Don’t force Cathay Pacific cabin crew to retire at 55
Philip Yeung says imposing the limit on its mostly female crew of flight attendants is not just discriminatory, but also defies common sense at a time of longer lifespans
There are some things in Hong Kong I will never understand. Corporate behaviour is one of them. Another is government indifference or connivance at unsavoury business practices that impinge on our livelihood.
Consider the case of Cathay Pacific, Hong Kong’s proud flag carrier. It requires its cabin crew to retire at the youngish age of 55. Conveniently, in this city, age discrimination is not an offence in law. Since most cabin crew members are female, Cathay’s practice is teetering close to sex discrimination, for the mandatory retirement rule applies only to flight attendants, not to pilots, who are predominantly male. Cathay is at least guilty of unfair inconsistency.
When you remember that the average lifespan for women here is over 87 years, has anyone stopped to think what you are supposed to do with the 32 years after you have to retire? This practice simply defies common sense.
Cathay may have taken its cue from the government, which offers civil servants the option to retire early at 55, a practice intended to make room for up-and-coming employees. But, for a city that is demographically on the critical list, with a fast-ageing population, this policy has outlived its usefulness, except where declining physical powers affect job performance, as in the case of firefighters, for example.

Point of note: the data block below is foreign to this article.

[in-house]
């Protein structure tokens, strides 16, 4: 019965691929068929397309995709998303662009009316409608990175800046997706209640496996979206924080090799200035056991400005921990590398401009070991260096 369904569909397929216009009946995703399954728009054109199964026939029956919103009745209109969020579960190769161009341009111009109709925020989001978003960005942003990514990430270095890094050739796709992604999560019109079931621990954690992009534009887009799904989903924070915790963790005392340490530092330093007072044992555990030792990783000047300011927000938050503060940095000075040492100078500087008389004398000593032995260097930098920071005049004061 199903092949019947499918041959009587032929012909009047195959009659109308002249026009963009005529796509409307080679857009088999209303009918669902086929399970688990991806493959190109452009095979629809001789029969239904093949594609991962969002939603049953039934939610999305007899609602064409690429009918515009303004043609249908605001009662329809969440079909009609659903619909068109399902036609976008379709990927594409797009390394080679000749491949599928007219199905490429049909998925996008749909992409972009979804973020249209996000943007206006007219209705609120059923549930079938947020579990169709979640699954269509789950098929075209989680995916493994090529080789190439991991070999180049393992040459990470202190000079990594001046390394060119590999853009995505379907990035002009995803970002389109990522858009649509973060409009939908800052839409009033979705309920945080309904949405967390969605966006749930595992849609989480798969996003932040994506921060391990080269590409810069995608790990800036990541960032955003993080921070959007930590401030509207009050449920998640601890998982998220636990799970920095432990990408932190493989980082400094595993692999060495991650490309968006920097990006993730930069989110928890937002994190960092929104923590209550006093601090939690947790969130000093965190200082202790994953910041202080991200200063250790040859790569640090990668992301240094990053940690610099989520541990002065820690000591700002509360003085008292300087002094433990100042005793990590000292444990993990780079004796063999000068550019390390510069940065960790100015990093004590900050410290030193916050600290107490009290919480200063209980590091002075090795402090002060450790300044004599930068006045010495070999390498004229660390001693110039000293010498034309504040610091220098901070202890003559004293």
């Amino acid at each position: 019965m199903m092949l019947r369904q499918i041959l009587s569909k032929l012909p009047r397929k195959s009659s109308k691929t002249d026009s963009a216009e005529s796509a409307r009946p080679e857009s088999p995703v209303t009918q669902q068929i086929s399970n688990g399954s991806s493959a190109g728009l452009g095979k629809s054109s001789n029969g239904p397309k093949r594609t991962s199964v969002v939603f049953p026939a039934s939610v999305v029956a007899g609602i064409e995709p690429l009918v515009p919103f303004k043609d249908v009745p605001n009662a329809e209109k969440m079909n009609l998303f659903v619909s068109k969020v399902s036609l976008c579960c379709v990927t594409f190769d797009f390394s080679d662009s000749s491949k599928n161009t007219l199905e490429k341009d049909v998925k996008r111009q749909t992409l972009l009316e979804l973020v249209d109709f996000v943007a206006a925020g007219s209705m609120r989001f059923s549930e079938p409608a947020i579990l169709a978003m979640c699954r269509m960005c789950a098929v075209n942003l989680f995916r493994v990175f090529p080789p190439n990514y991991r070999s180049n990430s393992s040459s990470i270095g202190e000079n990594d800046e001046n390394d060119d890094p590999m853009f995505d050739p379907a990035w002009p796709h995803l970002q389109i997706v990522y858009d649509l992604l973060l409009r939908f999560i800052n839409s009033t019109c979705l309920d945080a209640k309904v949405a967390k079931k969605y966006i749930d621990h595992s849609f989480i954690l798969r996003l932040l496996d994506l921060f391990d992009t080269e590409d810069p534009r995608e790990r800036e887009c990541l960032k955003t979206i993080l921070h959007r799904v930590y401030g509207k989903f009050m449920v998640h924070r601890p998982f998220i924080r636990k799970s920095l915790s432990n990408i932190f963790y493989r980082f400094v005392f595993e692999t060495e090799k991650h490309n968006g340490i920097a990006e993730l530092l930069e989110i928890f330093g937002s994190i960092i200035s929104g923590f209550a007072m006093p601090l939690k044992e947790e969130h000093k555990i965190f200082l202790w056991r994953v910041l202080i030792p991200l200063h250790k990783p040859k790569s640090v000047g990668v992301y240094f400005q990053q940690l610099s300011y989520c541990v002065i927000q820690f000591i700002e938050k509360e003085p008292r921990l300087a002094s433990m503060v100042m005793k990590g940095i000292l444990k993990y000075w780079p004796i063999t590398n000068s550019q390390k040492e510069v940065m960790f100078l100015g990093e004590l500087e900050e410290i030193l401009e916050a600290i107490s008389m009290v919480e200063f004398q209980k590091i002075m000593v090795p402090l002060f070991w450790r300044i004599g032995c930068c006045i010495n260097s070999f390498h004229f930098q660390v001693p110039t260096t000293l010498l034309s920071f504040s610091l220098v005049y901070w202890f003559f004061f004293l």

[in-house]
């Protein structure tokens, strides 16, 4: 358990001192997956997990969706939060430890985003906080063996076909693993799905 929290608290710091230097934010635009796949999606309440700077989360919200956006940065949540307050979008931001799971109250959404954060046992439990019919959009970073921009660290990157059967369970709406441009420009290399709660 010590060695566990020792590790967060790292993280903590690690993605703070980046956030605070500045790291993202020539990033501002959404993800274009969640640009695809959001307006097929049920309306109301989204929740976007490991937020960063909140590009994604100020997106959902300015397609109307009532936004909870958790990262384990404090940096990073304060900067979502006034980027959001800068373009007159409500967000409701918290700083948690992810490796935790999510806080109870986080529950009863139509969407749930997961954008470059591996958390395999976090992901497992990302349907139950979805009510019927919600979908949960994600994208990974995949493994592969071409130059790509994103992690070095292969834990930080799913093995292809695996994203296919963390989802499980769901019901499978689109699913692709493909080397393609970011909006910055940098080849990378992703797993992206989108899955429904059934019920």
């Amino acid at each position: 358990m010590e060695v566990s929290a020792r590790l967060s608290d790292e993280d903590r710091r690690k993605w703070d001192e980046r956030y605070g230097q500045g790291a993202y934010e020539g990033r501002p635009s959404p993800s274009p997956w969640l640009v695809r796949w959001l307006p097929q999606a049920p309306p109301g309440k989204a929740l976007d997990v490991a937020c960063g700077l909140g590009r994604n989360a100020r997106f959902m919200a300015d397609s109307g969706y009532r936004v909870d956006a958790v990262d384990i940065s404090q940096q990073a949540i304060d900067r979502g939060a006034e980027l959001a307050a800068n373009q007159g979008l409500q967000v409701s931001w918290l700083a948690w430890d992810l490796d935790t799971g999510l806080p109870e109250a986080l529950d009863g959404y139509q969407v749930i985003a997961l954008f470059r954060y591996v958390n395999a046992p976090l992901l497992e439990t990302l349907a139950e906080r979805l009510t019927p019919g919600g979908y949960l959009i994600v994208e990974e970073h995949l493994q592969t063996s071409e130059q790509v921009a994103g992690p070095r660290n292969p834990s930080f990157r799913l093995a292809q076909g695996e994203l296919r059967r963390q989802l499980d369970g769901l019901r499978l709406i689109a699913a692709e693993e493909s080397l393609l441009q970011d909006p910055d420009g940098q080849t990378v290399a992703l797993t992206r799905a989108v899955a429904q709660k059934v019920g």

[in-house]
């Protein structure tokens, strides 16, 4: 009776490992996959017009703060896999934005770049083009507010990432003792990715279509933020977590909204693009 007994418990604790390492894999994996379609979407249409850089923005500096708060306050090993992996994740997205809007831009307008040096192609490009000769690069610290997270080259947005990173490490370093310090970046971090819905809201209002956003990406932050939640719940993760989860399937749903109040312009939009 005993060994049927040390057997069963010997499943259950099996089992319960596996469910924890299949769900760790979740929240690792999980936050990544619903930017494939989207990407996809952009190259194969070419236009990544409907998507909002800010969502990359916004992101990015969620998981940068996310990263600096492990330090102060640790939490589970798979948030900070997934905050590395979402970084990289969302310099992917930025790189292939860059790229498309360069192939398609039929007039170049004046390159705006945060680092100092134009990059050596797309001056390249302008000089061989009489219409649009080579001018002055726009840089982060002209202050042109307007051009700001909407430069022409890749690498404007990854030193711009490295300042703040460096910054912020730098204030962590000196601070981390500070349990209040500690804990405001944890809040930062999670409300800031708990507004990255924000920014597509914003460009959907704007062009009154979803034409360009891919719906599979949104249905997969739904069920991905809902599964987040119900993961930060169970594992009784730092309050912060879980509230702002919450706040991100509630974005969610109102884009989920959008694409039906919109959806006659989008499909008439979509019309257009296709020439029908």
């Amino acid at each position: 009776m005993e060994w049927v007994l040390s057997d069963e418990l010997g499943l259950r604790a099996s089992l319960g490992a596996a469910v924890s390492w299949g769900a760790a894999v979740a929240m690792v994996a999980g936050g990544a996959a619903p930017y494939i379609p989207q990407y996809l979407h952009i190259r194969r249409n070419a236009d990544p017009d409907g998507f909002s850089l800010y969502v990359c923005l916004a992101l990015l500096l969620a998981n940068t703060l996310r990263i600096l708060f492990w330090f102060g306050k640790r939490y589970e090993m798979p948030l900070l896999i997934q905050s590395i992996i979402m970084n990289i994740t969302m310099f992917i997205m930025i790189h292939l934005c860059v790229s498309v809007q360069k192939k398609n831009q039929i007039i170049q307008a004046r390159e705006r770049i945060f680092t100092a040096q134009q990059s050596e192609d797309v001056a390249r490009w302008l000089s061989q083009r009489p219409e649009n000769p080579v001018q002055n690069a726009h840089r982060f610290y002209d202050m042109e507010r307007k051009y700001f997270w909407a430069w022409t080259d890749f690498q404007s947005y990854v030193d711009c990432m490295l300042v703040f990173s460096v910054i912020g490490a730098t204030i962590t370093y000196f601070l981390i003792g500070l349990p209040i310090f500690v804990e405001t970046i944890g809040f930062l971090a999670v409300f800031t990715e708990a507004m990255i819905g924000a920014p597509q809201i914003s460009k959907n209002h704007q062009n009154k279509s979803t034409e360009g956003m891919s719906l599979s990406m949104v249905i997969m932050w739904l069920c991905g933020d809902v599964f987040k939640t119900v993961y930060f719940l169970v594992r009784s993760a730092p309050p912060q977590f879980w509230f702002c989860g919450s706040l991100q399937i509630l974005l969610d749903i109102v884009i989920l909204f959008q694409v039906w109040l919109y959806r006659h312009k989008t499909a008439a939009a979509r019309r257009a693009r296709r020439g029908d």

The Cathay Pacific Airways Flight Attendants Union is now fighting back, splashing ads across local papers to plead for an end to this outdated practice. Though it lacks jurisdiction, the Equal Opportunities Commission should take a moral stand on this dispute, lest it send the wrong signal to private industry.
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Elsewhere, the reality is quite different. I remember when I flew with United Airlines years ago, its first-class cabin was staffed wholly by grey-haired stewardesses, whom I called “the Grandmother Brigade”. They earned their place in the preferred cabin by virtue of their seniority. By contrast, Cathay Pacific sends its young flight attendants to serve its premium passengers.
If All-Nippon Airways can keep its flight attendants on until 65, and if Singapore Airlines, Cathay’s rival, can let them work until 62, then Cathay’s argument, whatever it is, doesn’t have a leg to stand on.
Cathay leads the world in customer service but lags in enlightened employment practices. If it wishes to make early retirement an option, its employees would doubtless welcome that. Sadly, in this self-proclaimed world city, you have to fight for what is taken for granted in other places.
Philip Yeung is a former speech-writer to the president of the Hong Kong University of Science and Technology. PKY480@gmail.com